Furthermore, symptomatic and severe outcomes were grouped with the age group 41-60 years, hypertension, and common COVID-19 symptoms. The lineages B.1 and B.1.1 were plotted close to these outcomes. The variables male sex and obesity were plotted together at approximately equal distances from the deceased-severe-symptomatic axis. Finally, the asymptomatic outcome was grouped with the younger age groups (0-20 and 21-40 years) were grouped with the SARS-CoV-2 lineages B.1.420, B.1.1.348, B.1.111, B.1.1.7, and female sex (Figure 2).
The analysis of COVID-19 cases suggests an association between the older age, sex, comorbidities, and a worse COVID-19 clinical outcome. Several studies have reported similar findings with older age and comorbidities, such as cancer, hypertension, COPD, diabetes, cardiovascular, and kidney diseases, as the factors most associated with mortality in patients with COVID-19 (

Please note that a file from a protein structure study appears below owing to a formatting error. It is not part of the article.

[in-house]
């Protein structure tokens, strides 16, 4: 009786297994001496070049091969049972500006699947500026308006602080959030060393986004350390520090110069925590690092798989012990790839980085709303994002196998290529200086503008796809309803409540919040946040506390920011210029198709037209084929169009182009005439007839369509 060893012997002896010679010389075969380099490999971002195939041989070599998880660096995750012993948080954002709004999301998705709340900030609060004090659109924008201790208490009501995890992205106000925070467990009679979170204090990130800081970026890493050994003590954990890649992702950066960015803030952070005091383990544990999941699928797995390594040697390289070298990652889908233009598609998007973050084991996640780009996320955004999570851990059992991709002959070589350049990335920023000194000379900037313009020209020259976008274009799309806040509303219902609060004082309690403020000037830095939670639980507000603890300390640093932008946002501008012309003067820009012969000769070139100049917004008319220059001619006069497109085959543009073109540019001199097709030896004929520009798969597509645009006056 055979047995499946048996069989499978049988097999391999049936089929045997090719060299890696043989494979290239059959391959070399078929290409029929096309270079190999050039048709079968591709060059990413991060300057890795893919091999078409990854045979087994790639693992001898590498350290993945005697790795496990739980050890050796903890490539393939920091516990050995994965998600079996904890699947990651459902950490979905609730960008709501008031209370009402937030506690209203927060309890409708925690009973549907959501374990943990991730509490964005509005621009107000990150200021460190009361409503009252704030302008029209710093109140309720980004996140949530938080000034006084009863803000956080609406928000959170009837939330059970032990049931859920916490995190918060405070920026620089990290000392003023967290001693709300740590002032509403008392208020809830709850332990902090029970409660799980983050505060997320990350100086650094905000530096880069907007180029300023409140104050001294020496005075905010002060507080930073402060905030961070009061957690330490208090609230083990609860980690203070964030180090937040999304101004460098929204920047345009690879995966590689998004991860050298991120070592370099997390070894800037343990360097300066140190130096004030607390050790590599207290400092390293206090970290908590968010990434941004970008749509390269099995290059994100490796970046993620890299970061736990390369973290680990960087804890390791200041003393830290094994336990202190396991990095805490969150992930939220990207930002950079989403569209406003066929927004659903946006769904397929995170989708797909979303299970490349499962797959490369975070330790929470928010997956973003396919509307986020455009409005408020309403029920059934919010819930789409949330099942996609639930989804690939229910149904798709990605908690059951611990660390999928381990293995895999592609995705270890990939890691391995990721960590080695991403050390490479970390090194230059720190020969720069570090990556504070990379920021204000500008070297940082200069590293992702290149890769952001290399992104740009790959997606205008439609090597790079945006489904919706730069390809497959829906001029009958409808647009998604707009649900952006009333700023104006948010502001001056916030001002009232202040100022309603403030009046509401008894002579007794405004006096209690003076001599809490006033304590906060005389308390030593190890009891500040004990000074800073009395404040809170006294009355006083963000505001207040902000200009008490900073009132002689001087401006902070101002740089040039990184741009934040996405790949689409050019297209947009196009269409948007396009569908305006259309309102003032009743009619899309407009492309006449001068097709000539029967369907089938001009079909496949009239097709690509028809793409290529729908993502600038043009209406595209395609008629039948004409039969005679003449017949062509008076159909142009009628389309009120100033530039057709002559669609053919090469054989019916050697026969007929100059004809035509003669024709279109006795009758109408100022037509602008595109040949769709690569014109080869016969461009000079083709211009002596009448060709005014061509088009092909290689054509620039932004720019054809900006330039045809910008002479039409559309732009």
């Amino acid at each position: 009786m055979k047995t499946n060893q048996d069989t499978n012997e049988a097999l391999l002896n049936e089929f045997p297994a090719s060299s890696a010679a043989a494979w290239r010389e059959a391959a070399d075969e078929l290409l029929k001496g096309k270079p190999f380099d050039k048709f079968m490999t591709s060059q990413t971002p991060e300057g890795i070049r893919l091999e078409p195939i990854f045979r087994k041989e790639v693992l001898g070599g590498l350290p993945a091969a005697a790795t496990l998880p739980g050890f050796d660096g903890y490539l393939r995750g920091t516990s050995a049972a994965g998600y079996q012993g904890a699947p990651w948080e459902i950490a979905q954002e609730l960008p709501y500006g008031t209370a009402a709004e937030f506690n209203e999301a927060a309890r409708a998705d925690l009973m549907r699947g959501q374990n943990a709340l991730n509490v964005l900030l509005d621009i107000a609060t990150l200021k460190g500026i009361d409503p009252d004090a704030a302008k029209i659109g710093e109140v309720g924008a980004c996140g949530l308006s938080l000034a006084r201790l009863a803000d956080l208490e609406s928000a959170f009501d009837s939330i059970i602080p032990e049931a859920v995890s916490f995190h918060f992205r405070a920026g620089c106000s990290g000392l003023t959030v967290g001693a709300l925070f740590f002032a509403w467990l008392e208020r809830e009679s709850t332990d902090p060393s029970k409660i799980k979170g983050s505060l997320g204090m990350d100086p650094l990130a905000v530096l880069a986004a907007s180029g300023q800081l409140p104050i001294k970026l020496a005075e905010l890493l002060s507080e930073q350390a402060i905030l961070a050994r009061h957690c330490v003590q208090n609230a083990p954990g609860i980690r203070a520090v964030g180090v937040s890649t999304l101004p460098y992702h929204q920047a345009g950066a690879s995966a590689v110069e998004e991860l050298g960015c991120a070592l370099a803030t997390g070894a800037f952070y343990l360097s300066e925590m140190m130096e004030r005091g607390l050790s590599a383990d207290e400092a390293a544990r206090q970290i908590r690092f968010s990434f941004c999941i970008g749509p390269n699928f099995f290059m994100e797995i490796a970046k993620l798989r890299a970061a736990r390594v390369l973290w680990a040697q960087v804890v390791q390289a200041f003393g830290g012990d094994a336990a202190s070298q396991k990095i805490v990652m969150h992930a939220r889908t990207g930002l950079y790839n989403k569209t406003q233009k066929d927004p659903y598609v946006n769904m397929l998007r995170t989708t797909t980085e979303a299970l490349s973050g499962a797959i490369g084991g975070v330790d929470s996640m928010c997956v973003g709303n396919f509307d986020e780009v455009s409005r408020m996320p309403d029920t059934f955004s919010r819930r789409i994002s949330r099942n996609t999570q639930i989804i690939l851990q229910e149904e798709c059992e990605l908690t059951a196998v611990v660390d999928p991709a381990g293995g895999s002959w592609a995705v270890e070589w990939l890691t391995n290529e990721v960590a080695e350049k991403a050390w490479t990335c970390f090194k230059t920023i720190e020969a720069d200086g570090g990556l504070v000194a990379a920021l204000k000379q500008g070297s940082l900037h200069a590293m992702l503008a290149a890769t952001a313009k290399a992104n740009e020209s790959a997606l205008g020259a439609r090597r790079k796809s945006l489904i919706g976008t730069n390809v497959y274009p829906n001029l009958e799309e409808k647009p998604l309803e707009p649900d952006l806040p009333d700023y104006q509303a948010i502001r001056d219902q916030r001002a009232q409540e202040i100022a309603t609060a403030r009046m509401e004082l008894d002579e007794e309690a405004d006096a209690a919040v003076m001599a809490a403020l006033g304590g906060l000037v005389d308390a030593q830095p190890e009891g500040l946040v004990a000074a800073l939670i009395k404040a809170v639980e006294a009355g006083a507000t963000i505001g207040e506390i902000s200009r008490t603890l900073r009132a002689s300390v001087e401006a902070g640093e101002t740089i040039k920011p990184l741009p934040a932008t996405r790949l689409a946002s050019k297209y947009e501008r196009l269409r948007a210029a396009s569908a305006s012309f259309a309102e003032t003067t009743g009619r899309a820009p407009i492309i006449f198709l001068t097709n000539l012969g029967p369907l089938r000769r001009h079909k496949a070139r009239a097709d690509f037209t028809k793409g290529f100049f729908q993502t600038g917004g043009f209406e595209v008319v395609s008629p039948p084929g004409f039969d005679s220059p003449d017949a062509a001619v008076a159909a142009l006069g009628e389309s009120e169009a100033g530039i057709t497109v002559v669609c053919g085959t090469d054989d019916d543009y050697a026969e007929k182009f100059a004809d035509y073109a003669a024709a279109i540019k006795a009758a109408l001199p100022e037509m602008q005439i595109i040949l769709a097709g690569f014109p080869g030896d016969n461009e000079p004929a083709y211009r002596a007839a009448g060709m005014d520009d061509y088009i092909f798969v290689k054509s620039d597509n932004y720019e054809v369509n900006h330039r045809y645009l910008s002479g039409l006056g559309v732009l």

). In this study, hypertension was one of the most frequent comorbidities among patients with COVID-19; however, this condition was observed in patients with the severe outcome, a scenario that changed since 2020, when hypertension was the main comorbidity associated with mortality in patients with COVID-19 (
The Mu and Gamma variants showed higher OR values for fatal outcomes and were responsible for 69% and 18% of the deceased, respectively. This was comparable with the proportion of circulating lineages during the third epidemic peak in Colombia (
). Hence, it is possible that the concentration of deceased patients around these variants is a direct consequence of their higher representativeness because these cases were sampled mainly during the third epidemic peak.